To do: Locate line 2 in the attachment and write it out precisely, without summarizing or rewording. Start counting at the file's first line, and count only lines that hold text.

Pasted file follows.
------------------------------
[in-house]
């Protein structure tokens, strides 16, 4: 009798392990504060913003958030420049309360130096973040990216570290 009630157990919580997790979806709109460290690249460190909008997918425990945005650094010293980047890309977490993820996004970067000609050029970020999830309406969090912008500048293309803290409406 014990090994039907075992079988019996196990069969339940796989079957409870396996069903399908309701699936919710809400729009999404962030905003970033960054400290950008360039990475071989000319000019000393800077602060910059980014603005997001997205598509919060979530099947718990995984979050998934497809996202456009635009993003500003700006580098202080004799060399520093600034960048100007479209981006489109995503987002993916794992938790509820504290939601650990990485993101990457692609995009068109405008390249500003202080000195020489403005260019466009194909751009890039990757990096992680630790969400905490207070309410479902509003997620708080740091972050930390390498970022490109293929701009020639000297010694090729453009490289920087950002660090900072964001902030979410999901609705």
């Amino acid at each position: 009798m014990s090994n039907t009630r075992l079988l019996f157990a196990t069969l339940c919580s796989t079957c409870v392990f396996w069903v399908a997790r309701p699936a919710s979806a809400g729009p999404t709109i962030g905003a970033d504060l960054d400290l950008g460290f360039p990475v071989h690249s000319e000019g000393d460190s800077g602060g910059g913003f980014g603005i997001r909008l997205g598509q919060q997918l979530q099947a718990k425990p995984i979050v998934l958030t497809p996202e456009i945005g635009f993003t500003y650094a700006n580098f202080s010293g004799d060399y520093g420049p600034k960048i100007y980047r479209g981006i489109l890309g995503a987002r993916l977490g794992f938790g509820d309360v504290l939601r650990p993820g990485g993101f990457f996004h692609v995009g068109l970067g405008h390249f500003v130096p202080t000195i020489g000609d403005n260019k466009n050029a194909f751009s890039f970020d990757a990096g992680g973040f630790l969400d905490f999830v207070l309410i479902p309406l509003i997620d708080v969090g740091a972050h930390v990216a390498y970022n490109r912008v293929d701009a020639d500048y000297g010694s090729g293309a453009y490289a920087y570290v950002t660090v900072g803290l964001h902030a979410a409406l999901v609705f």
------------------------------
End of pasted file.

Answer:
């Protein structure tokens, strides 16, 4: 009798392990504060913003958030420049309360130096973040990216570290 009630157990919580997790979806709109460290690249460190909008997918425990945005650094010293980047890309977490993820996004970067000609050029970020999830309406969090912008500048293309803290409406 014990090994039907075992079988019996196990069969339940796989079957409870396996069903399908309701699936919710809400729009999404962030905003970033960054400290950008360039990475071989000319000019000393800077602060910059980014603005997001997205598509919060979530099947718990995984979050998934497809996202456009635009993003500003700006580098202080004799060399520093600034960048100007479209981006489109995503987002993916794992938790509820504290939601650990990485993101990457692609995009068109405008390249500003202080000195020489403005260019466009194909751009890039990757990096992680630790969400905490207070309410479902509003997620708080740091972050930390390498970022490109293929701009020639000297010694090729453009490289920087950002660090900072964001902030979410999901609705």